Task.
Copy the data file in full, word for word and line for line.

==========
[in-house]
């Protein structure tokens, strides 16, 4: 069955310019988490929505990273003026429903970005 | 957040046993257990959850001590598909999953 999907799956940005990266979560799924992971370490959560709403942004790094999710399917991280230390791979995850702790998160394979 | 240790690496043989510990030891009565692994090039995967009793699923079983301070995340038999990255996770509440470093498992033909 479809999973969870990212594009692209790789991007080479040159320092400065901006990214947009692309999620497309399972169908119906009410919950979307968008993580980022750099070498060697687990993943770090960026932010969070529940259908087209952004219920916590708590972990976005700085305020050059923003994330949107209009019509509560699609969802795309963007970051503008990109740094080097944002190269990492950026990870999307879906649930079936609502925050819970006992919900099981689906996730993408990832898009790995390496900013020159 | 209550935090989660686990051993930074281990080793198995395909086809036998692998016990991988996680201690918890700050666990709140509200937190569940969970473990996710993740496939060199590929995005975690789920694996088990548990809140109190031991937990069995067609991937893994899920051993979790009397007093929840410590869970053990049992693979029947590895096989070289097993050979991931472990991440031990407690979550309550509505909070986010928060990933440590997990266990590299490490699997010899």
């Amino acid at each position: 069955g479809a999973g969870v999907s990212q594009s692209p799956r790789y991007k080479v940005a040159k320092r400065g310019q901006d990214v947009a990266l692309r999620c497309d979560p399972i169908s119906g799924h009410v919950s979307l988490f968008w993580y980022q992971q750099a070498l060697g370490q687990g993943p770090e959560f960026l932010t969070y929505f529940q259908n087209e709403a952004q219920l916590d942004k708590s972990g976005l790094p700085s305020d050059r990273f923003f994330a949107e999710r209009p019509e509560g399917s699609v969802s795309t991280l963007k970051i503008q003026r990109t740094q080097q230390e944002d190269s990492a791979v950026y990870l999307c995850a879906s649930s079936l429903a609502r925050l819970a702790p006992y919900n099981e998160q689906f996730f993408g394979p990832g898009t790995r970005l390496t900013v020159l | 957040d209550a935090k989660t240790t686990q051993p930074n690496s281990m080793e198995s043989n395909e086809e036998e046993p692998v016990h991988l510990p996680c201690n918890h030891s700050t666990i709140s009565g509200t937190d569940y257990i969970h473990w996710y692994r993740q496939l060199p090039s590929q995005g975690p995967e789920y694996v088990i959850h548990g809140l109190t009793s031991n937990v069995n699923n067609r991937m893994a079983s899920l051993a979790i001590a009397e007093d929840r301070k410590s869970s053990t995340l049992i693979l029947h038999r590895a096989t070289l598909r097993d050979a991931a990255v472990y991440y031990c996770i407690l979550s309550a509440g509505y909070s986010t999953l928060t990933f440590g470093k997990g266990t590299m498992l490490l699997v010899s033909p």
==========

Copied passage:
[in-house]
């Protein structure tokens, strides 16, 4: 069955310019988490929505990273003026429903970005 | 957040046993257990959850001590598909999953 999907799956940005990266979560799924992971370490959560709403942004790094999710399917991280230390791979995850702790998160394979 | 240790690496043989510990030891009565692994090039995967009793699923079983301070995340038999990255996770509440470093498992033909 479809999973969870990212594009692209790789991007080479040159320092400065901006990214947009692309999620497309399972169908119906009410919950979307968008993580980022750099070498060697687990993943770090960026932010969070529940259908087209952004219920916590708590972990976005700085305020050059923003994330949107209009019509509560699609969802795309963007970051503008990109740094080097944002190269990492950026990870999307879906649930079936609502925050819970006992919900099981689906996730993408990832898009790995390496900013020159 | 209550935090989660686990051993930074281990080793198995395909086809036998692998016990991988996680201690918890700050666990709140509200937190569940969970473990996710993740496939060199590929995005975690789920694996088990548990809140109190031991937990069995067609991937893994899920051993979790009397007093929840410590869970053990049992693979029947590895096989070289097993050979991931472990991440031990407690979550309550509505909070986010928060990933440590997990266990590299490490699997010899």
């Amino acid at each position: 069955g479809a999973g969870v999907s990212q594009s692209p799956r790789y991007k080479v940005a040159k320092r400065g310019q901006d990214v947009a990266l692309r999620c497309d979560p399972i169908s119906g799924h009410v919950s979307l988490f968008w993580y980022q992971q750099a070498l060697g370490q687990g993943p770090e959560f960026l932010t969070y929505f529940q259908n087209e709403a952004q219920l916590d942004k708590s972990g976005l790094p700085s305020d050059r990273f923003f994330a949107e999710r209009p019509e509560g399917s699609v969802s795309t991280l963007k970051i503008q003026r990109t740094q080097q230390e944002d190269s990492a791979v950026y990870l999307c995850a879906s649930s079936l429903a609502r925050l819970a702790p006992y919900n099981e998160q689906f996730f993408g394979p990832g898009t790995r970005l390496t900013v020159l | 957040d209550a935090k989660t240790t686990q051993p930074n690496s281990m080793e198995s043989n395909e086809e036998e046993p692998v016990h991988l510990p996680c201690n918890h030891s700050t666990i709140s009565g509200t937190d569940y257990i969970h473990w996710y692994r993740q496939l060199p090039s590929q995005g975690p995967e789920y694996v088990i959850h548990g809140l109190t009793s031991n937990v069995n699923n067609r991937m893994a079983s899920l051993a979790i001590a009397e007093d929840r301070k410590s869970s053990t995340l049992i693979l029947h038999r590895a096989t070289l598909r097993d050979a991931a990255v472990y991440y031990c996770i407690l979550s309550a509440g509505y909070s986010t999953l928060t990933f440590g470093k997990g266990t590299m498992l490490l699997v010899s033909p």